United Airlines announced comparable cuts last week and said in a Tuesday securities filing that its chief executive, Oscar Munoz, and its president, Scott Kirby, would forgo their base salaries at least through June. Gary Kelly, the chief executive of Southwest Airlines, told employees on Monday that he was taking a 10 percent pay cut.
In the last three or four days, United has seen a 100 percent decline in net bookings to Asia and Europe, based on a combination of new bookings and cancellations, Mr. Kirby said on Tuesday. Domestically, net bookings are down about 70 percent.
He and his team are planning for a worst case in which demand declines deeper and longer than it did after the Sept. 11 attacks, even though the company does not expect that to happen, he said.
“Even under this level of industry stress, we’ll survive this crisis without impairing our long-term financial prospects,” Mr. Kirby said.
Except for Mr. Kelly, the chief executives all spoke at the conference, where they addressed anxious investors, but it was a vague comment from President Trump on Tuesday that seemed to bolster airline stocks, which recovered some of their recent losses.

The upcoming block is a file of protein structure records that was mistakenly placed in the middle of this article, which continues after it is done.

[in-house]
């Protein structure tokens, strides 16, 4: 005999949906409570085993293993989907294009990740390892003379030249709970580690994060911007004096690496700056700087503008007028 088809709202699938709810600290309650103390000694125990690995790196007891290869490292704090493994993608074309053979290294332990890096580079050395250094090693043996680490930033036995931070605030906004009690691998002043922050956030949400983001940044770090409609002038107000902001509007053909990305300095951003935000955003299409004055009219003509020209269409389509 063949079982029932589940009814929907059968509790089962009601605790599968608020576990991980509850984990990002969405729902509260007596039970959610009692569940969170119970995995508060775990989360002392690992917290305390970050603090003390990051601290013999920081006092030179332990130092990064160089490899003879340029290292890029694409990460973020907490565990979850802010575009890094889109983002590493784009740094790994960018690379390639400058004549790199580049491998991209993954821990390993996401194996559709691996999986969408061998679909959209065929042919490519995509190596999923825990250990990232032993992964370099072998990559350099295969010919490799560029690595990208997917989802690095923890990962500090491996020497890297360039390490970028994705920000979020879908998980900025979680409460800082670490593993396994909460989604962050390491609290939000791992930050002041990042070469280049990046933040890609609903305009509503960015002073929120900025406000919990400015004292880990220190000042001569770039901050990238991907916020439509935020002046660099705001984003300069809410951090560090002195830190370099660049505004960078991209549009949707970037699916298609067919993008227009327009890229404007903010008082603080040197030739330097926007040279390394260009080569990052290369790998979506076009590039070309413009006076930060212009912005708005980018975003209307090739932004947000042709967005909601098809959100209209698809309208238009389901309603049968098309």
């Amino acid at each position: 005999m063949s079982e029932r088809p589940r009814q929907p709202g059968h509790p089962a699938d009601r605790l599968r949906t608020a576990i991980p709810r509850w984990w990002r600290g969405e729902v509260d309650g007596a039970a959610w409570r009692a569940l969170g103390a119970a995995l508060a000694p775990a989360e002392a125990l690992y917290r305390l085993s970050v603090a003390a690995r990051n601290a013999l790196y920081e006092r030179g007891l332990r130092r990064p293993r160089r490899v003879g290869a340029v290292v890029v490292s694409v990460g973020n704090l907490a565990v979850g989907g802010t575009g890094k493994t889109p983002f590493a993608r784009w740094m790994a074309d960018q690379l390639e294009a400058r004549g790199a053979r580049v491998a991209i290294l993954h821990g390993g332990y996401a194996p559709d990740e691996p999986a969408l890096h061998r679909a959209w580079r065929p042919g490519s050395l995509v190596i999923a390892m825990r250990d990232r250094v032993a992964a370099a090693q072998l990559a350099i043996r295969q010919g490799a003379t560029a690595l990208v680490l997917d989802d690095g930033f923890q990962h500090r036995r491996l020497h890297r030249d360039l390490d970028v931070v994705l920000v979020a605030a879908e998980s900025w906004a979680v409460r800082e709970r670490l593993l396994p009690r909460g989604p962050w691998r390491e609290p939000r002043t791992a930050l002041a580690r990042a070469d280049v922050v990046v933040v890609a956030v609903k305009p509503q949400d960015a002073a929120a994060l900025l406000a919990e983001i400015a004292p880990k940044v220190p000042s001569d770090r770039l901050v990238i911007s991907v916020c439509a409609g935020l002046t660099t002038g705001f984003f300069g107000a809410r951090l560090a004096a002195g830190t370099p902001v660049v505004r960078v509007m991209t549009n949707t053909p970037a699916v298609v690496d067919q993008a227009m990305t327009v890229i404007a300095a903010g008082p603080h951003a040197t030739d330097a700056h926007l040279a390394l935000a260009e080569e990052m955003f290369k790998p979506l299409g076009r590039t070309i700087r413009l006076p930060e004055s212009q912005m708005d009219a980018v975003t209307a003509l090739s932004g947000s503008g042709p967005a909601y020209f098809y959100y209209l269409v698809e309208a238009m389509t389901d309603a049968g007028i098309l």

Speaking to reporters at midday, Mr. Trump said the federal government was ready to support the cruise and airline industries, adding, “We are helping them through this patch.”
American’s shares, which had lost half their value in the past month, ended the day with a gain of 15 percent. United, Delta and Southwest shares also rose.
Government assistance may be appreciated, but the chief executives insisted that it wasn’t needed.
“Had something as significant as this coronavirus occurred any time before 2013, we would have already seen multiple restructuring firms hired along with a frantic, concerted effort from our industry for government assistance,” said Doug Parker, American’s chief executive, a sentiment echoed by United’s president. “Instead, while in Washington, D.C., last week, not one C.E.O. asked for government financial relief.”